Paul Elmer Johnson, resident of Manitoulin Centennial Manor in Little Current, Ont., passed peacefully early on Monday, July 17, 2017 at the age of 94.
Beloved husband of Pauline (pre-deceased in 2007), proud and loving father of Howard Johnson (Kirsten), Judy Martin (Ned) and Nancy Paul (Steve), and kind and generous grandfather of Oona (Matthew French), Jay (Erika), Grace and April Martin, and Sarah and Paul Johnson (mother, Cathy).
He also was an amazed and devoted great-grandfather of Everett and Jack French, and Aili and Maia Martin.
Paul was predeceased by brothers, Martin and Henry Niskala; their mother, Anna Hytonen Niskala and her husband, John; and step-siblings, Hilma and John.
He is survived by his step-sister, Ellie Pattison.
Paul arrived in Canada in 1928, at the age of five, from Saarijarvi, Finland, accompanied by his mother. They came by ship via Liverpool to Halifax, then travelled by train across Canada to settle in Burriss Township in Northwestern Ontario.
He was a hard-working youth on his uncle and aunt’s farm (Tom and Alma Johnson), located in adjacent Miscampbell Township, and ran the family dairy business while still a teen, making and selling butter.
Over his long life, Paul had many businesses, including being one of the area’s first electricians and owning and operating the first television sales and repair outlet.
He designed and built a home for himself, Pauline, and their three children on the highway near La Vallee, Ont., renovated several buildings in the Town of Fort Frances as rental properties, and designed and built a cottage near Morson, Ont. on Lake of the Woods.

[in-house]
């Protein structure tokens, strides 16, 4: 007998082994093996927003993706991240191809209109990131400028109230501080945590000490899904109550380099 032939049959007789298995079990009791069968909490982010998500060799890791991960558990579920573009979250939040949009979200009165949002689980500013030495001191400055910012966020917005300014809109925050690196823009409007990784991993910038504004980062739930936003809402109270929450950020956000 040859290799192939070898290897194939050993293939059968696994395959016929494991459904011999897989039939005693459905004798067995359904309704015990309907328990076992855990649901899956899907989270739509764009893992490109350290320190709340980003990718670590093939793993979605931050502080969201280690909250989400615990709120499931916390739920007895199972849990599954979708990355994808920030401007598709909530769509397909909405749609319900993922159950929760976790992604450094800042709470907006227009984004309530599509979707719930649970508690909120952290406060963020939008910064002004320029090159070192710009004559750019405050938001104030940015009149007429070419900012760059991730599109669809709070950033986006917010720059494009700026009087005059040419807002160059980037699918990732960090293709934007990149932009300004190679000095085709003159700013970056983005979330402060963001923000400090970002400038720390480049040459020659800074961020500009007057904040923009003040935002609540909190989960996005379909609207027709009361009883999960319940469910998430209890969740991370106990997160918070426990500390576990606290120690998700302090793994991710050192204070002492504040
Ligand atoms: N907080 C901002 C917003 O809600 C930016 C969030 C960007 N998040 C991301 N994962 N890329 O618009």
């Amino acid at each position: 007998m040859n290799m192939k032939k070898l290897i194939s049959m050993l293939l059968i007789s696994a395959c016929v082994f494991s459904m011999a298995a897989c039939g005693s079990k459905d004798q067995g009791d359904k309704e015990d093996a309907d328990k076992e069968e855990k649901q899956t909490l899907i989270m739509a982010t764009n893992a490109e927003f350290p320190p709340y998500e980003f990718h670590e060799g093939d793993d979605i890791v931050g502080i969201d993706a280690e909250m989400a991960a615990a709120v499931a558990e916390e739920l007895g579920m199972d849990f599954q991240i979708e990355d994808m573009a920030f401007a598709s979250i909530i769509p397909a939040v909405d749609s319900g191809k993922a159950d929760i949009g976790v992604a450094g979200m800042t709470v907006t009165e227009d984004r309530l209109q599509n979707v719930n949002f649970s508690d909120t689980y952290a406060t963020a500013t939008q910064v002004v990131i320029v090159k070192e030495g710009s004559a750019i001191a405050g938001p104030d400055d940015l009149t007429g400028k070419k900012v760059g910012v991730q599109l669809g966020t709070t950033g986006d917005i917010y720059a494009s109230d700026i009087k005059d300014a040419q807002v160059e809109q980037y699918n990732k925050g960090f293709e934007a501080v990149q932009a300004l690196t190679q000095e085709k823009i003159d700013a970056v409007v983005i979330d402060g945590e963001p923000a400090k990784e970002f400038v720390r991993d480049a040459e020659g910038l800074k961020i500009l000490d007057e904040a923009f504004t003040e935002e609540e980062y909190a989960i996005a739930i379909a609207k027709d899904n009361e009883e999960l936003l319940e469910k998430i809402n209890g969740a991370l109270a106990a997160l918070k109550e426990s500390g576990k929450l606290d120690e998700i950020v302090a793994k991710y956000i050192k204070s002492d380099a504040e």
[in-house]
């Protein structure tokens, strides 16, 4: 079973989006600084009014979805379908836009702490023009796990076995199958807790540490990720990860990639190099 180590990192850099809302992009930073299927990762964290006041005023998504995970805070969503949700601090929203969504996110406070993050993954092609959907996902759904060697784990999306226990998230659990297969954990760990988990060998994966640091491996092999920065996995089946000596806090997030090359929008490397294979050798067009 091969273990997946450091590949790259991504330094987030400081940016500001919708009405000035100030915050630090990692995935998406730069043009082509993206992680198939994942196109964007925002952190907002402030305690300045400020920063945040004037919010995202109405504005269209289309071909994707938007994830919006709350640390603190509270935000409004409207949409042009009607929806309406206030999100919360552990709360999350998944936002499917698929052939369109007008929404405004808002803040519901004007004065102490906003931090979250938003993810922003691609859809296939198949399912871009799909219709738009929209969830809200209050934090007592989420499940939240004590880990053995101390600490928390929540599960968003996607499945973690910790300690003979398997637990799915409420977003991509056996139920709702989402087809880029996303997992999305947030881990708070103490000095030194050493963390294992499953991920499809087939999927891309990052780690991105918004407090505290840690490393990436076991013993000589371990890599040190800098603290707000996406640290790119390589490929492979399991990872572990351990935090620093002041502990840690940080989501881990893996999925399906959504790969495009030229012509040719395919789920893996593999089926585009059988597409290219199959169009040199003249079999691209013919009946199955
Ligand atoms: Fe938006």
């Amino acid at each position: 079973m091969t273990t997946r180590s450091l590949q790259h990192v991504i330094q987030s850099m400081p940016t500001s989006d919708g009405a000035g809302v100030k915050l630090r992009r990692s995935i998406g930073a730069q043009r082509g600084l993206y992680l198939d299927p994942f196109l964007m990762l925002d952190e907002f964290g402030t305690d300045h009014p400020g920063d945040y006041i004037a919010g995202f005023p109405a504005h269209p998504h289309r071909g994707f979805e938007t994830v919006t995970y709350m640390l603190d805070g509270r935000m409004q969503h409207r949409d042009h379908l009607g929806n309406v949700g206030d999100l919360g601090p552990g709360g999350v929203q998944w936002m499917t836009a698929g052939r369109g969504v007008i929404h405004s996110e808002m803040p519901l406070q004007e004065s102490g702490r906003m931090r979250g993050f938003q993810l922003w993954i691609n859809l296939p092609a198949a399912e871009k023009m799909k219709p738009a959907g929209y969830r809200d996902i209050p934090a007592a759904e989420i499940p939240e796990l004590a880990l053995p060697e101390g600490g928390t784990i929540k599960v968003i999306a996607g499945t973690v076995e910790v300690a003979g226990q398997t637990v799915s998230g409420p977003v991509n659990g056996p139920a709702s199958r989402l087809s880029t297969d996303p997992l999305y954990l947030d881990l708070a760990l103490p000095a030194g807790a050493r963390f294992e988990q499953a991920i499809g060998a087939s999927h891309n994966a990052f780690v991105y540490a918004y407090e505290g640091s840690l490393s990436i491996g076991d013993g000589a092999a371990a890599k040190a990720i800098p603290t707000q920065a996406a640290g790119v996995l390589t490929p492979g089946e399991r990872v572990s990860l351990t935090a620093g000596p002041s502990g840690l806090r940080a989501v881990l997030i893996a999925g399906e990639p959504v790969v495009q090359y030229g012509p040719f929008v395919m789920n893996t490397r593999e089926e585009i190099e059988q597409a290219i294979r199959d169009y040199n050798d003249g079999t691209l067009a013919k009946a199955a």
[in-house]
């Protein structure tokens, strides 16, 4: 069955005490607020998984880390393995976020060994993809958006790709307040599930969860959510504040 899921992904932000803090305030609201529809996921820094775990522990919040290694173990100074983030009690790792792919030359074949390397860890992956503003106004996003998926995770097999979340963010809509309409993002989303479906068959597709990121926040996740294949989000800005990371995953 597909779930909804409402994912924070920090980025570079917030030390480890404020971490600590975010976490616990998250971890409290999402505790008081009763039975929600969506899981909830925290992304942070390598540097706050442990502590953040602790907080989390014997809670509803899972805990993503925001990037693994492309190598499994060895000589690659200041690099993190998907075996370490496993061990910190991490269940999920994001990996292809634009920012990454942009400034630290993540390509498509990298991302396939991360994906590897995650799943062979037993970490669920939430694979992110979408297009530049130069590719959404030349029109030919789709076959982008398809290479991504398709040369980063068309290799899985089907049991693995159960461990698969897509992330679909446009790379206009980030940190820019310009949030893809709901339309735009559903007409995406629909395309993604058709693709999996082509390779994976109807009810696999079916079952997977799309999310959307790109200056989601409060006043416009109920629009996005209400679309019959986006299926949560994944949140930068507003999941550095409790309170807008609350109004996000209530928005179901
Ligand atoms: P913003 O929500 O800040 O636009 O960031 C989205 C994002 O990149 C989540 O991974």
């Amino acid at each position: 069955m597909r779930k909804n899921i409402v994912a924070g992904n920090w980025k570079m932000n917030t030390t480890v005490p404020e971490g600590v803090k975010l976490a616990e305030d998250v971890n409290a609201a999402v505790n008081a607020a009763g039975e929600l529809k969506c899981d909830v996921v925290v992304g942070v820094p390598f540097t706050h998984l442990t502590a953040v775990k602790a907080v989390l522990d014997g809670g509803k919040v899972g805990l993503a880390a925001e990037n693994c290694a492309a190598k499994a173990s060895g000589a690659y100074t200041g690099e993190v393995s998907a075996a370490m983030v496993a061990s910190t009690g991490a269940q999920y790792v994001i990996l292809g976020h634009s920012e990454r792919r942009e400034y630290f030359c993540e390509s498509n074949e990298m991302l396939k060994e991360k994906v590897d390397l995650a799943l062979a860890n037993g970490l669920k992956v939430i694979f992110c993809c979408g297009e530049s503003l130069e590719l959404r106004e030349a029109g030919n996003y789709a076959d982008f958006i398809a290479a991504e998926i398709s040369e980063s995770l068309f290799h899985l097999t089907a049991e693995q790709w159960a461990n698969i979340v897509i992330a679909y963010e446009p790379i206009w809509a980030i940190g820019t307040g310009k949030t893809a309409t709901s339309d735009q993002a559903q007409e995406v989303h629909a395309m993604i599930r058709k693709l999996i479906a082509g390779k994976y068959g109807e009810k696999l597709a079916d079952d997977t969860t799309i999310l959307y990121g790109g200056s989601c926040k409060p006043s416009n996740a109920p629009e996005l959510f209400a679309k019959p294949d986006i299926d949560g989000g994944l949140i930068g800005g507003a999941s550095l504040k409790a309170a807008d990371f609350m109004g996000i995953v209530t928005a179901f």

Always interested in the latest technology and photography, Paul had a darkroom equipped to develop both black-and-white as well as colour photos. He also made home movies that were shown locally.
And when digital cameras arrived on the scene, he quickly made the shift and ensured his children and grandchildren also enjoyed that new technology.
He was savvy with his computer until age 90, and gave all his grandchildren a laptop when they went away to university.
Paul was employed by the Fort Frances-Rainy River Board of Education and held two positions: manager of physical plant and manager of school bus transportation.
This board covers a huge area and it was important to him that all children, no matter how isolated, easily should be able to attend their local public schools, as well as the high schools in Fort Frances and Rainy River.
He and Pauline retired to Kingston, Ont. in 1987 to be closer to their daughter, Nancy. At this time, Paul took on a tender new role as primary caregiver for his wife, Pauline, who had been diagnosed with rheumatoid arthritis a few years before and who became increasingly frail over a period of 20 or more years.
During this time period, he would make brief road trips back to Fort Frances to manage his rental properties, as well as take the opportunity to make side trips to Kenora or Manitoulin Island to visit Judy’s family.
He also enjoyed visiting Howard’s family in Ottawa, often attending the July 1 celebration in the nation’s capital.
Paul moved to Manitoulin in 2013.
Immediate family will gather in the future for interment of Paul and Pauline’s ashes in the Devlin Cemetery, not far from their former home in La Vallee.